• The California Alternative Fuel Conversion Rebate Program provides rebates for the cost of conversion of a vehicle to alternative fuels. Eligible renewable fuels include: liquefied petroleum gas (LPG), compressed natural gas (CNG), liquefied natural gas (LNG), electricity, ethanol or methanol. The program also supplies rebates toward the purchase of a new, factory-equipped alternative fuel vehicle.
  • Massachusetts has a $20 million-per-year funding program designed to promote the development of renewable energy. By supporting projects focusing on areas such as solar photovoltaic and solar thermal electric energy; wind energy; ocean thermal, wave or tidal energy; fuel cells; landfill gas; waste-to-energy; hydroelectric; and advanced biomass power conversion technologies, the fund hopes to increase the supply of -- and demand for -- renewable energy.
  • The Iowa Energy Center provides grants to eligible organizations for energy research on topics that have strong relevance to Iowa. Past grants have supported research in biofuels, wind resource assessment, photovoltaic research, biomass gasification, energy-efficient livestock confinement ventilation, process manufacturing efficiency and commercial building HVAC control, among many other topics.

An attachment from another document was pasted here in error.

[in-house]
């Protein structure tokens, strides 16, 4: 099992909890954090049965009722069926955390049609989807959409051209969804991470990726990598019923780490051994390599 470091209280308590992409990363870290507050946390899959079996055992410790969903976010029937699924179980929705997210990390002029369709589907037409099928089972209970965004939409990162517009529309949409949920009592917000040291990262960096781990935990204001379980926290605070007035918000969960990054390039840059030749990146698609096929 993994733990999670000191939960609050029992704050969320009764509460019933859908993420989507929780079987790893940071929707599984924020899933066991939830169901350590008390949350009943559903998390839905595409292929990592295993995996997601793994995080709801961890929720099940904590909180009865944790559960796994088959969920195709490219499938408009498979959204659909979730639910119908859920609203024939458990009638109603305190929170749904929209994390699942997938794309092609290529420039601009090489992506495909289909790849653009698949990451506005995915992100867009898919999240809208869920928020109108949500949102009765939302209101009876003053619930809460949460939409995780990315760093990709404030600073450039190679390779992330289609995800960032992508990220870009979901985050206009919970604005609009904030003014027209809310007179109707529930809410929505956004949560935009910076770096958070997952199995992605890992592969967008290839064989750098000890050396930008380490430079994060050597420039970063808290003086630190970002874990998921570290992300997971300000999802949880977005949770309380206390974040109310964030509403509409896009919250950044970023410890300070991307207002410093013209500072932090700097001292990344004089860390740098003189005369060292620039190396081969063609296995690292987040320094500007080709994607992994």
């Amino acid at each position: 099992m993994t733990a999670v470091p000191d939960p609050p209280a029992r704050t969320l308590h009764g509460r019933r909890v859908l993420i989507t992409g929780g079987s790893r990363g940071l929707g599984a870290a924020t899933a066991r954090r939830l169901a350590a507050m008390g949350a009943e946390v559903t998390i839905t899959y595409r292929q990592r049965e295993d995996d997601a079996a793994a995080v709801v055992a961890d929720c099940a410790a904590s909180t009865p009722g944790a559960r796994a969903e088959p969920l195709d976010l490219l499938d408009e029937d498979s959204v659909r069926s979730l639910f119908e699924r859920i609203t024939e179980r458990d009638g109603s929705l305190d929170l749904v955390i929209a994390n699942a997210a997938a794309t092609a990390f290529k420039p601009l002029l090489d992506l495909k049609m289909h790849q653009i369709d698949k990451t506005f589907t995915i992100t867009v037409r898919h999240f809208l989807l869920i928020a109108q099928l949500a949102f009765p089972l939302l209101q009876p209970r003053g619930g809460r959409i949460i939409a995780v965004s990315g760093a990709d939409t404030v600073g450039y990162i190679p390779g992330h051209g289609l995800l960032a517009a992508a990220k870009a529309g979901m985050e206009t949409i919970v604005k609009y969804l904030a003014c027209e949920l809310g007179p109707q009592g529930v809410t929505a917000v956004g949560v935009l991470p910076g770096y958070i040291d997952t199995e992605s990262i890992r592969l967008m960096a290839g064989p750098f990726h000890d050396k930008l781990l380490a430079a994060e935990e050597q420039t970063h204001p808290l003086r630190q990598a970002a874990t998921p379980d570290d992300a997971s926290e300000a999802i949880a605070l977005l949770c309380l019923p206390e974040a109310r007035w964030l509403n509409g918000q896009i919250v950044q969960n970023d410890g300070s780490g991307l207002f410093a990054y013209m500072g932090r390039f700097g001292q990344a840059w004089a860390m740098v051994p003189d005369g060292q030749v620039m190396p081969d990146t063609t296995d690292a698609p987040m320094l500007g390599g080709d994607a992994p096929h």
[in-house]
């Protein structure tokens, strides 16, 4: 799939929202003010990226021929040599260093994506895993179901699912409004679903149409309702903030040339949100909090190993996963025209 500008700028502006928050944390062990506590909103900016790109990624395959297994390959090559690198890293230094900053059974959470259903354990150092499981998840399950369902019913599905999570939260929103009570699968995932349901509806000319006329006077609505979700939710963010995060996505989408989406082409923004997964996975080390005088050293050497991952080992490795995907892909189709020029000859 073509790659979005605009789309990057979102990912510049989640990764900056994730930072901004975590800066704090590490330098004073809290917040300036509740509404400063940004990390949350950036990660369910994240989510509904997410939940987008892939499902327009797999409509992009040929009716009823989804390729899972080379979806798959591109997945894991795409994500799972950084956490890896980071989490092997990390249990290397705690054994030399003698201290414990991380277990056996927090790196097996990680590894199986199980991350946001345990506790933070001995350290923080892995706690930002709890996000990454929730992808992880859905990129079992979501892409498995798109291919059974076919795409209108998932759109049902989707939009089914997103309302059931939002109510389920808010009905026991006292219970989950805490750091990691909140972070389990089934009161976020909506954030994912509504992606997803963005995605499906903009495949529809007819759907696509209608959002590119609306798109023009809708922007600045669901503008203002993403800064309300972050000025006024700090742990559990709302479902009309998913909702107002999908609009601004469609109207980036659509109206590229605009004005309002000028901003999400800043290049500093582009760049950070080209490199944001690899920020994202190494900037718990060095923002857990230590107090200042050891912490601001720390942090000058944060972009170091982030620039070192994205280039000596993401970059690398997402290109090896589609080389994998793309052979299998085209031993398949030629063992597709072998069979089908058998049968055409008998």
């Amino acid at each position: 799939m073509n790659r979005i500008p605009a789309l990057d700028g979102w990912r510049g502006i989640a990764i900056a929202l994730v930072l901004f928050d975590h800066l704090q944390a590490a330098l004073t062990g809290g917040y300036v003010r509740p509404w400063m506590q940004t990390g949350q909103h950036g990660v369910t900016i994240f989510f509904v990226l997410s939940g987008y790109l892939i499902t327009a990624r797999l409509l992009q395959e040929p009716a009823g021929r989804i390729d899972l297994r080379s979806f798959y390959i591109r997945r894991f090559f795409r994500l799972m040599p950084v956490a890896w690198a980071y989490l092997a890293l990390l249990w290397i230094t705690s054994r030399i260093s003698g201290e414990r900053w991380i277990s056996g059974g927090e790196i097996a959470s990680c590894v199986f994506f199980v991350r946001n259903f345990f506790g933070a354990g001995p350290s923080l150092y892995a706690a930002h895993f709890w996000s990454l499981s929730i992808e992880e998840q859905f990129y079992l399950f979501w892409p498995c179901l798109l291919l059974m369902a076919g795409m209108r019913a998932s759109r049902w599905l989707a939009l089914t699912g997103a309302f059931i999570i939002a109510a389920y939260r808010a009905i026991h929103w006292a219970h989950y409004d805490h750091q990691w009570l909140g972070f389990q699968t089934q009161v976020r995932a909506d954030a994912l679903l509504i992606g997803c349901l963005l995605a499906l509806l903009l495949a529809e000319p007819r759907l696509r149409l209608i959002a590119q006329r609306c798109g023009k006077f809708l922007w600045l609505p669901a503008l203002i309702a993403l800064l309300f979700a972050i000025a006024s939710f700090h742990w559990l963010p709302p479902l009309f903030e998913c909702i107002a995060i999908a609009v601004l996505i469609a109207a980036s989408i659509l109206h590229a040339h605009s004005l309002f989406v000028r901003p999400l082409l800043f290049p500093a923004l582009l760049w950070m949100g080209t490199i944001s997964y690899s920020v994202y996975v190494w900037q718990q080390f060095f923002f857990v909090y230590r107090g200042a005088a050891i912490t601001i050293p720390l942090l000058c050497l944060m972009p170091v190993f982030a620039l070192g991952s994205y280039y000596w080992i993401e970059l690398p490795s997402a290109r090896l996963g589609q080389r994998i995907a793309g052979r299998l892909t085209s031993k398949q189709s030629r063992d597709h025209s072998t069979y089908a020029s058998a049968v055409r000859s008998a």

Registration of GHG Emission Reductions
In light of past experience with trading programs for pollutants such as NOx and sulfur dioxide (SO2), greenhouse gas cap-and-trade emissions reduction programs will likely become a major component of GHG domestic policy in the future. In this regard, companies should proactively develop appropriate regulatory strategies. Such strategies will help ensure that companies receive full credit for greenhouse gas emissions reductions. Presently, GHG registries exist at both the federal and state levels. The U.S. Department of Energy (DOE) is the primary federal agency for reporting (on a voluntary basis) GHG activities. DOE has two reporting mechanisms:

The Long Form (Form EIA-1605):

  • Reporters should chose the Long Form if they wish to:
  • Create an in-depth public record of emission reduction efforts that will be useful for information exchange purposes
  • Report emissions, reductions or carbon sequestration for an entire organization
  • Report historical emission/reduction/sequestration information
  • Include information on activities conducted outside the United States